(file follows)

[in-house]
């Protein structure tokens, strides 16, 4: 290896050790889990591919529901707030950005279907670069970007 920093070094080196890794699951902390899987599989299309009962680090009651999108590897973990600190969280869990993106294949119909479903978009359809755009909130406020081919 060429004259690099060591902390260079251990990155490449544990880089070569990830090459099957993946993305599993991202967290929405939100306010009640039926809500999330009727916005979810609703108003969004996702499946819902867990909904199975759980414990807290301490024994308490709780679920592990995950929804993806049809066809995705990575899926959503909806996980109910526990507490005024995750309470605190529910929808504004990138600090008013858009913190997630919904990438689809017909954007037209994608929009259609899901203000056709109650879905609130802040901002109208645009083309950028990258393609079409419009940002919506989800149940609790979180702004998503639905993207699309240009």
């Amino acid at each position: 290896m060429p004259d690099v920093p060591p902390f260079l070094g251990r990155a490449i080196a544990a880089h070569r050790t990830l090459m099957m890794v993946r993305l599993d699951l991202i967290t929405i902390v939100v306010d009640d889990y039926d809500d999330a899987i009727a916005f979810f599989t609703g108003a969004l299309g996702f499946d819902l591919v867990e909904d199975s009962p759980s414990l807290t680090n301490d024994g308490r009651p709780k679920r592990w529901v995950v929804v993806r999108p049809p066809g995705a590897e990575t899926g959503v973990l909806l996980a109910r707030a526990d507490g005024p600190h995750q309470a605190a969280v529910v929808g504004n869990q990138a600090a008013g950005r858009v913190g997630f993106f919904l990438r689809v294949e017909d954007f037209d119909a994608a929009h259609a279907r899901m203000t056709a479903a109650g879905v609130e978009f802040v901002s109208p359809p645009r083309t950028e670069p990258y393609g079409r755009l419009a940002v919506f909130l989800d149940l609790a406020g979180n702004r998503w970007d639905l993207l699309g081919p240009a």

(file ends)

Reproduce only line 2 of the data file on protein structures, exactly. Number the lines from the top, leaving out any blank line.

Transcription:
């Protein structure tokens, strides 16, 4: 290896050790889990591919529901707030950005279907670069970007 920093070094080196890794699951902390899987599989299309009962680090009651999108590897973990600190969280869990993106294949119909479903978009359809755009909130406020081919 060429004259690099060591902390260079251990990155490449544990880089070569990830090459099957993946993305599993991202967290929405939100306010009640039926809500999330009727916005979810609703108003969004996702499946819902867990909904199975759980414990807290301490024994308490709780679920592990995950929804993806049809066809995705990575899926959503909806996980109910526990507490005024995750309470605190529910929808504004990138600090008013858009913190997630919904990438689809017909954007037209994608929009259609899901203000056709109650879905609130802040901002109208645009083309950028990258393609079409419009940002919506989800149940609790979180702004998503639905993207699309240009």